Remedy the aches and ills of a long, cold winter with a visit to The Paul S. Russell, MD Museum of Medical History and Innovation where the astonishing ability of the human body to heal itself is triumphantly on display.
Located on the corner of North Grove and Cambridge Street at the entry to Massachusetts General Hospital, the Russell Museum is an elegant sliver of glass and gleaming copper designed by the local architecture firm of Leers Weinzapfel Associates.
Inside, a fascinating collection of medical artifacts along with an impressive array of clamps, clips, scalpels and scissors tell the early story of MGH while interactive media displays showcase and chronicle the hospital’s long and continued history as a medical innovator, including recent advances in tissue transplants and the artificial aortic valve.
Stunning visuals taken from diffusion spectrum imaging inside the brain and molecular imaging performed on the sub cellular level are an inspiration, as is the crisp and precise line work of the hospital’s medical illustrator Edith Tagrin.
The informative and lively docents happily share their expert knowledge of the collection and will eagerly encourage a visit to the fourth floor of the near-by Bulfinch building where an equally fascinating collection of daguerrotypes and early photographs from the MGH archives guide the way to the site of a truly miraculous medical wonder; the Ether Dome, where the first public demonstration of surgical anesthesia was performed.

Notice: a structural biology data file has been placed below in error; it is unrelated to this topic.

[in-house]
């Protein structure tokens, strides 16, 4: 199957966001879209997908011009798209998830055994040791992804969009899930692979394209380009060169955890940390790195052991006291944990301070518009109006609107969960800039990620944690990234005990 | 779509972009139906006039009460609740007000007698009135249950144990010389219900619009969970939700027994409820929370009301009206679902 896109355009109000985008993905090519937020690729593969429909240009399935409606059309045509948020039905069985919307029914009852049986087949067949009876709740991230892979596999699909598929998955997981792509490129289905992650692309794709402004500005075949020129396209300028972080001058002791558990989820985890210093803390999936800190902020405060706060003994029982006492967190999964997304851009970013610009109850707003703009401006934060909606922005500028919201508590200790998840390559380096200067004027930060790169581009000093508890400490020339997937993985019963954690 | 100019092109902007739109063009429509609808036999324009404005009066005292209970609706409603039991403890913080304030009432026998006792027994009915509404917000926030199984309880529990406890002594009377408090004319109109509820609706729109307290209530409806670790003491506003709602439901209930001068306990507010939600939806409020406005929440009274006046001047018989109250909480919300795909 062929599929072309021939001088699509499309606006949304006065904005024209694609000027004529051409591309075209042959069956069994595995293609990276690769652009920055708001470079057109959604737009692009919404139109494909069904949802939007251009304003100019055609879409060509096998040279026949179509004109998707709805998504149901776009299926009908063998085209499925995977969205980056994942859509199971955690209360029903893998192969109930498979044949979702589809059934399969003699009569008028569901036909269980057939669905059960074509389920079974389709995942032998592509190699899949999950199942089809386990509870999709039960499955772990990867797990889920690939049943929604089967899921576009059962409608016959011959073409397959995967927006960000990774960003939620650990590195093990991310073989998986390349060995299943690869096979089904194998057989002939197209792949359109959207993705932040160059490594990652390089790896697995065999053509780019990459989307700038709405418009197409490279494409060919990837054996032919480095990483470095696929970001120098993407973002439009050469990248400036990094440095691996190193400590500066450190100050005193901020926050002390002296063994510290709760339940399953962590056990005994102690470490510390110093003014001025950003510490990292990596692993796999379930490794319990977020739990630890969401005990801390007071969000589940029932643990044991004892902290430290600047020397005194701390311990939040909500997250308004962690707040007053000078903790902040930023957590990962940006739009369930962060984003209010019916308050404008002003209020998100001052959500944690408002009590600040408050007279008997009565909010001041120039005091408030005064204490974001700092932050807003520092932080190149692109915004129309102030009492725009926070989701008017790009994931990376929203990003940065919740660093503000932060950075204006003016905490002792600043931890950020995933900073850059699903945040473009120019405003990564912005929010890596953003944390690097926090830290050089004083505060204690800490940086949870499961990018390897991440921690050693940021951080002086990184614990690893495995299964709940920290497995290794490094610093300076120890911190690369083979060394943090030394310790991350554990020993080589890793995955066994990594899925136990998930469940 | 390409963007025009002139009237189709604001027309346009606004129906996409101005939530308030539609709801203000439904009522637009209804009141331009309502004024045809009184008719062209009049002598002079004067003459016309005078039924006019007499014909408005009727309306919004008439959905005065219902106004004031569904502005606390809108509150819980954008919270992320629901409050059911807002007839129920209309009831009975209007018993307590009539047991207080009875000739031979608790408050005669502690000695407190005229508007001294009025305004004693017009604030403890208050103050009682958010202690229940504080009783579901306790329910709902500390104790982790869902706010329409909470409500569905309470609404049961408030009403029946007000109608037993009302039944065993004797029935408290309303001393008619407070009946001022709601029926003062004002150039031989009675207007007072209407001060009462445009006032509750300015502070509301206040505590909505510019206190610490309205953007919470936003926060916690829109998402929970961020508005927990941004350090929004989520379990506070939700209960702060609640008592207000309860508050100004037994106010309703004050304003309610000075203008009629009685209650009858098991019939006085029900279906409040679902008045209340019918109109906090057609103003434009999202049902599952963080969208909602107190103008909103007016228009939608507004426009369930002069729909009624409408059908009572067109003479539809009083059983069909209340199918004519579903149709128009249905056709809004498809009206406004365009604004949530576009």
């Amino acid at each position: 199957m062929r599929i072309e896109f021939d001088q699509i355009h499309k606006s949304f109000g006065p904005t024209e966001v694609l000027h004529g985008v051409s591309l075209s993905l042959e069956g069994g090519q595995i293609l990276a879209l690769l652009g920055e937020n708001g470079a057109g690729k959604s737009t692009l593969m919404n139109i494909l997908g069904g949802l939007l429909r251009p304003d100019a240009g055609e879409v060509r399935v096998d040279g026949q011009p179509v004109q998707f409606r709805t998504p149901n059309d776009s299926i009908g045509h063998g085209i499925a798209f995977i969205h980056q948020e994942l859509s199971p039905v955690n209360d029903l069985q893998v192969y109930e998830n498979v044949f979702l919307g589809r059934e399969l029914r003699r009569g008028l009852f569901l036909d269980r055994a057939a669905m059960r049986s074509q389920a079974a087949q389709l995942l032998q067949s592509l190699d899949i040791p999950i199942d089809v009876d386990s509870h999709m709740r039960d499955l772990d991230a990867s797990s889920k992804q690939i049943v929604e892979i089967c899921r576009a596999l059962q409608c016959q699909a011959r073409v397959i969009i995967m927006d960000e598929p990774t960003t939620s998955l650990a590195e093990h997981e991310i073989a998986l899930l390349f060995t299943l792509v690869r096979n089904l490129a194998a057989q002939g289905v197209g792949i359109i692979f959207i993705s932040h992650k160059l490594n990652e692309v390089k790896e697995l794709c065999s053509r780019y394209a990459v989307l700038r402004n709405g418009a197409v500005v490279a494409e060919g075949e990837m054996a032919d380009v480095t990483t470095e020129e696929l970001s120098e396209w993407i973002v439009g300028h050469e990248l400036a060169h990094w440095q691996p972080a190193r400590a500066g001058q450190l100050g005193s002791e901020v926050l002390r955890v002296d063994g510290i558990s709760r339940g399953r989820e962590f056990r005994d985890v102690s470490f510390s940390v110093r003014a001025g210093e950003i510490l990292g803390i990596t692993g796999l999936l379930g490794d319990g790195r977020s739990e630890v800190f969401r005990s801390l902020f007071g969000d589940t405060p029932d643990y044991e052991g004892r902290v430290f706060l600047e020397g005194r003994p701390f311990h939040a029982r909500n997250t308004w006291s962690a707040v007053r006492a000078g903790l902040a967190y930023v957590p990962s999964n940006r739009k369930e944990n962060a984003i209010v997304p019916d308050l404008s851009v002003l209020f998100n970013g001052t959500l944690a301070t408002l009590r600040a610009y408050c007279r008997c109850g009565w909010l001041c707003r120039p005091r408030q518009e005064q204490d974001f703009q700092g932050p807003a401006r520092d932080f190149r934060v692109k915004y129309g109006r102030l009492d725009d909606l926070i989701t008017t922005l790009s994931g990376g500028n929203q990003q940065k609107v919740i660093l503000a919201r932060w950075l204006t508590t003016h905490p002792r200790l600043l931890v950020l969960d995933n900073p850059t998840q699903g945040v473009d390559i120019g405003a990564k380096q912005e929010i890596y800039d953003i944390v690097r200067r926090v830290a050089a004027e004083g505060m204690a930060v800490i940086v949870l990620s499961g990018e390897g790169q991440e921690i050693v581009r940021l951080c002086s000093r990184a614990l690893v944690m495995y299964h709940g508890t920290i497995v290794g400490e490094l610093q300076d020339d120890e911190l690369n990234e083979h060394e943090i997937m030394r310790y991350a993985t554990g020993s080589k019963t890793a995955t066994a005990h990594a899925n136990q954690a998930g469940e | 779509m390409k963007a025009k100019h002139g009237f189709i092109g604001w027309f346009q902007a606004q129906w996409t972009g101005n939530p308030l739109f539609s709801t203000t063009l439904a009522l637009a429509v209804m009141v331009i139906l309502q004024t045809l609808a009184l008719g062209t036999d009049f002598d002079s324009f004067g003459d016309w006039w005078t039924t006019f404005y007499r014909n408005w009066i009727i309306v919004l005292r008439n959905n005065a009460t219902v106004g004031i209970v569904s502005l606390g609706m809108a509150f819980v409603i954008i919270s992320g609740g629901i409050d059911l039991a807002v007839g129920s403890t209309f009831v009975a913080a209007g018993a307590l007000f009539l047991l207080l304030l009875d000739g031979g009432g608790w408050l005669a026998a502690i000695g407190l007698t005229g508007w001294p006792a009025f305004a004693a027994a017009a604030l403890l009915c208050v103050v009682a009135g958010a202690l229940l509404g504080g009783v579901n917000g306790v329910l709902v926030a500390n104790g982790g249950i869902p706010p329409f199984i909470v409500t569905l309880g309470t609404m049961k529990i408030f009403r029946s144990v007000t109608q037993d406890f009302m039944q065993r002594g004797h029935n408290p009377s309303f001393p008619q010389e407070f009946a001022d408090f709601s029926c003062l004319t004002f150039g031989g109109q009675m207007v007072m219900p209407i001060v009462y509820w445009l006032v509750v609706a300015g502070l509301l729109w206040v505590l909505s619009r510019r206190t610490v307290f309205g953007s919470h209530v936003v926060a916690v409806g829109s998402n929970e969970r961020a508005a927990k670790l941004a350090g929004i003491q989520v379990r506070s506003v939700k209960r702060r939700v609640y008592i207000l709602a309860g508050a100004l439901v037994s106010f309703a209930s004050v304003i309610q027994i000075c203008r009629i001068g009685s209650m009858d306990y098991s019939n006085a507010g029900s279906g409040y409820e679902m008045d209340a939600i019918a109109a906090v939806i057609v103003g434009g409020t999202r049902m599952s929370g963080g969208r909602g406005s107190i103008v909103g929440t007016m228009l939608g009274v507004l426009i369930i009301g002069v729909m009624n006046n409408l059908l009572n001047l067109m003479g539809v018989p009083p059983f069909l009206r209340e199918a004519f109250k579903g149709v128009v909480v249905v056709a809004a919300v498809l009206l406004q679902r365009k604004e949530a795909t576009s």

Take a seat in the original four-tier amphitheatre and return to October 16, 1846 when modern medical history was made and a new era of surgery began as Dr. John C. Warren removed a tumor under the jaw of patient Gilbert Albert who "felt no pain" during the procedure. Be sure to examine the MGH mummy Padihershef who was once used as a dissection model in 1823 and has inhabited the Ether Dome ever since.
For the truly stout of heart, cross the MGH campus to Charles Street and walk to the Marlborough Street section of the Public Garden where a magnificent monument that commemorates the great Ether event is situated between a towering Bur Oak and massive Ginko. Be sure to seek out the planting of Witch hazel whose yellow blooms are just beginning to show themselves and feel your heart lift with the certain, healing knowledge that spring is coming — and be good to yourselves by nibbling along the way from Savenor’s to DeLuca’s.
The Paul S. Russell MD Museum of Medical History and Innovation is open weekdays from 9 to 5.
The Ether Dome is open weekdays between 1 and 3 pm, except when a meeting is in progress.
See massgeneral.org/museum for more information.